Kody Kazda, Xiang Li
A Viscosity Iterative Method with Alternated Inertial Terms for Solving the Split Feasibility Problem
Abstract
In this paper, we propose a viscosity iterative algorithm with alternated inertial extrapolation step to solve the split feasibility problem, where the self-adaptive stepsize is used. Under appropriate conditions, the proposed algorithm is proved to converge to a solution of the split feasibility problem, which is also the unique solution of a variational inequality problem. Finally, we demonstrate the effectiveness of the algorithm by a numerical example.
Lulu Liu, Qiao-Li Dong, Shen Wang, Michael Th. Rassias

Open Access

Efficient Location-Based Tracking for IoT Devices Using Compressive Sensing and Machine Learning Techniques
Abstract
In this chapter, a scheme based on compressive sensing (CS) for the sparse reconstruction of down-sampled location data is presented for the first time. The underlying sparsity properties of the location data are explored and two algorithms based on LASSO regression and neural networks are shown to be able to efficiently reconstruct paths with only ∼20% sampling of the GPS receiver. An implementation for iOS devices is discussed and results from it are shown as proof of concept of the applicability of CS in location-based tracking for Internet of Things (IoT) devices.
Ramy Aboushelbaya, Taimir Aguacil, Qiuting Huang, Peter A. Norreys
Nonsmooth Mathematical Programs with Vanishing Constraints in Banach Spaces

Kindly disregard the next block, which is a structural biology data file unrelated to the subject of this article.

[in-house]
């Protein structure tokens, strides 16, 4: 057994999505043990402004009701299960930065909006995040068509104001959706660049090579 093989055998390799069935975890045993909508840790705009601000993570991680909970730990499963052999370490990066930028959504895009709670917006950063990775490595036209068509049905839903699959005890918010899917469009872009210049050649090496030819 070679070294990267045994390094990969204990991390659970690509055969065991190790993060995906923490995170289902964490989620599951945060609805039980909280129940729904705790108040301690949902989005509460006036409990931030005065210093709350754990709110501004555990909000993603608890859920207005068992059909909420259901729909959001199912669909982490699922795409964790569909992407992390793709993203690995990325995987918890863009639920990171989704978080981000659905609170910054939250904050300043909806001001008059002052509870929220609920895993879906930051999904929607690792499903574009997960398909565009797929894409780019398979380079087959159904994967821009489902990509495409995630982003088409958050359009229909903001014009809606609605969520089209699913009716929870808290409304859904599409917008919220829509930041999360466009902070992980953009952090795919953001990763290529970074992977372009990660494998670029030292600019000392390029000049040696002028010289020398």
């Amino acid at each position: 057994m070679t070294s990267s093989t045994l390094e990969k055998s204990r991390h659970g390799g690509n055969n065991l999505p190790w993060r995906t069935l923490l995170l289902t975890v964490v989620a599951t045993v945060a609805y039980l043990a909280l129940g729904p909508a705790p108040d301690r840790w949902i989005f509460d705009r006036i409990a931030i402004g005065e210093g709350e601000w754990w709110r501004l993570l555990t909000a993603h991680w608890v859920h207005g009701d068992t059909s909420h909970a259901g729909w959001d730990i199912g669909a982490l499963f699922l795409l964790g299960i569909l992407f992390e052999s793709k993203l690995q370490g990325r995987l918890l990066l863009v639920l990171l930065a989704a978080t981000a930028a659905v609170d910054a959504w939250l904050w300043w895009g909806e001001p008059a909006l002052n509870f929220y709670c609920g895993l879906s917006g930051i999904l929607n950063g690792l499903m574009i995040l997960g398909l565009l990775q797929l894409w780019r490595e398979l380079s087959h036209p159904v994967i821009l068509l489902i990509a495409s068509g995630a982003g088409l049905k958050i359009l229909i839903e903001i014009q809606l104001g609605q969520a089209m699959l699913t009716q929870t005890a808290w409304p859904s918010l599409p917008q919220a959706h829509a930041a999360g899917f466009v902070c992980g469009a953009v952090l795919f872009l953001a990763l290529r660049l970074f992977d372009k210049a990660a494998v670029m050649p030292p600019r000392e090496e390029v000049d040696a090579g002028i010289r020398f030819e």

Abstract
In this chapter, we study the optimization problems with equality, inequality, and vanishing constraints in a Banach space where the objective function and the binding constraints are either differentiable at the optimal solution or Lipschitz near the optimal solution. We derive nonsmooth Karush–Kuhn–Tucker (KKT) type necessary optimality conditions for the above problem where Fréchet (or Gâteaux or Hadamard) derivatives are used for the differentiable functions and the Michel-Penot (M-P) subdifferentials are used for the Lipschitz continuous functions. We also introduce several modifications of some known constraint qualifications like Abadie constraint qualification, Cottle constraint qualification, Slater constraint qualification, Mangasarian–Fromovitz constraint qualification, and linear independence constraint qualification for the above mentioned problem which is called as the nonsmooth mathematical programs with vanishing constraints (NMPVC) in terms of the M-P subdifferentials and establish relationships among them.
Vivek Laha, Vinay Singh, Yogendra Pandey, S. K. Mishra
Metadaten
Titel
High-Dimensional Optimization and Probability
herausgegeben von
Ashkan Nikeghbali
Panos M. Pardalos
Andrei M. Raigorodskii
Michael Th. Rassias
Copyright-Jahr
2022
Electronic ISBN
978-3-031-00832-0
Print ISBN
978-3-031-00831-3
DOI
https://doi.org/10.1007/978-3-031-00832-0